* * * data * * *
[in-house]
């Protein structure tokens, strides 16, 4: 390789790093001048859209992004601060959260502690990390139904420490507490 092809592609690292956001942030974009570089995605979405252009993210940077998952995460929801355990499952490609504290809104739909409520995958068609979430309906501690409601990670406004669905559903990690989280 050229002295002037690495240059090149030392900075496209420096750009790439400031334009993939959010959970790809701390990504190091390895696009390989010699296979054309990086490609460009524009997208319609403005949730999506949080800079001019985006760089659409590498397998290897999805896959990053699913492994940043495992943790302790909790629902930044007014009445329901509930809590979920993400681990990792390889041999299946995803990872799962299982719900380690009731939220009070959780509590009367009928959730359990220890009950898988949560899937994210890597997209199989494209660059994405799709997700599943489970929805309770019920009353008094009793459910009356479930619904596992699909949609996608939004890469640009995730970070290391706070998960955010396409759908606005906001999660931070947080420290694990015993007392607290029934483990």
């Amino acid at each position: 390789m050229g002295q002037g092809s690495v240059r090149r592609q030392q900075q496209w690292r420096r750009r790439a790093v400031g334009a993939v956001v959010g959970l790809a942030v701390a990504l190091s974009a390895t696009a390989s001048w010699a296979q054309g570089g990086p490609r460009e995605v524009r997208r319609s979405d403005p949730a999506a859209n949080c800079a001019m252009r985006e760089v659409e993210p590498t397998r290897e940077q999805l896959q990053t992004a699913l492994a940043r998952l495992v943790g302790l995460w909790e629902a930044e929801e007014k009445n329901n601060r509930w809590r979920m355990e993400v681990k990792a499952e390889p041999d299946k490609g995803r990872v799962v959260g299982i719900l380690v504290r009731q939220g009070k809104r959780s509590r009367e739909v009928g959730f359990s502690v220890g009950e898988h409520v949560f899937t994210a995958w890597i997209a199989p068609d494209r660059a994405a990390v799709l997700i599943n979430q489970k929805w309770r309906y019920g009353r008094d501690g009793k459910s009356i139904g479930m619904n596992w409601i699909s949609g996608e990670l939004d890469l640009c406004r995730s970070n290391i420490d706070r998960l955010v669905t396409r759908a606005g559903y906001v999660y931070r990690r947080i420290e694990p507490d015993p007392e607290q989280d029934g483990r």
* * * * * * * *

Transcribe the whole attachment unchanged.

[in-house]
């Protein structure tokens, strides 16, 4: 390789790093001048859209992004601060959260502690990390139904420490507490 092809592609690292956001942030974009570089995605979405252009993210940077998952995460929801355990499952490609504290809104739909409520995958068609979430309906501690409601990670406004669905559903990690989280 050229002295002037690495240059090149030392900075496209420096750009790439400031334009993939959010959970790809701390990504190091390895696009390989010699296979054309990086490609460009524009997208319609403005949730999506949080800079001019985006760089659409590498397998290897999805896959990053699913492994940043495992943790302790909790629902930044007014009445329901509930809590979920993400681990990792390889041999299946995803990872799962299982719900380690009731939220009070959780509590009367009928959730359990220890009950898988949560899937994210890597997209199989494209660059994405799709997700599943489970929805309770019920009353008094009793459910009356479930619904596992699909949609996608939004890469640009995730970070290391706070998960955010396409759908606005906001999660931070947080420290694990015993007392607290029934483990």
């Amino acid at each position: 390789m050229g002295q002037g092809s690495v240059r090149r592609q030392q900075q496209w690292r420096r750009r790439a790093v400031g334009a993939v956001v959010g959970l790809a942030v701390a990504l190091s974009a390895t696009a390989s001048w010699a296979q054309g570089g990086p490609r460009e995605v524009r997208r319609s979405d403005p949730a999506a859209n949080c800079a001019m252009r985006e760089v659409e993210p590498t397998r290897e940077q999805l896959q990053t992004a699913l492994a940043r998952l495992v943790g302790l995460w909790e629902a930044e929801e007014k009445n329901n601060r509930w809590r979920m355990e993400v681990k990792a499952e390889p041999d299946k490609g995803r990872v799962v959260g299982i719900l380690v504290r009731q939220g009070k809104r959780s509590r009367e739909v009928g959730f359990s502690v220890g009950e898988h409520v949560f899937t994210a995958w890597i997209a199989p068609d494209r660059a994405a990390v799709l997700i599943n979430q489970k929805w309770r309906y019920g009353r008094d501690g009793k459910s009356i139904g479930m619904n596992w409601i699909s949609g996608e990670l939004d890469l640009c406004r995730s970070n290391i420490d706070r998960l955010v669905t396409r759908a606005g559903y906001v999660y931070r990690r947080i420290e694990p507490d015993p007392e607290q989280d029934g483990r």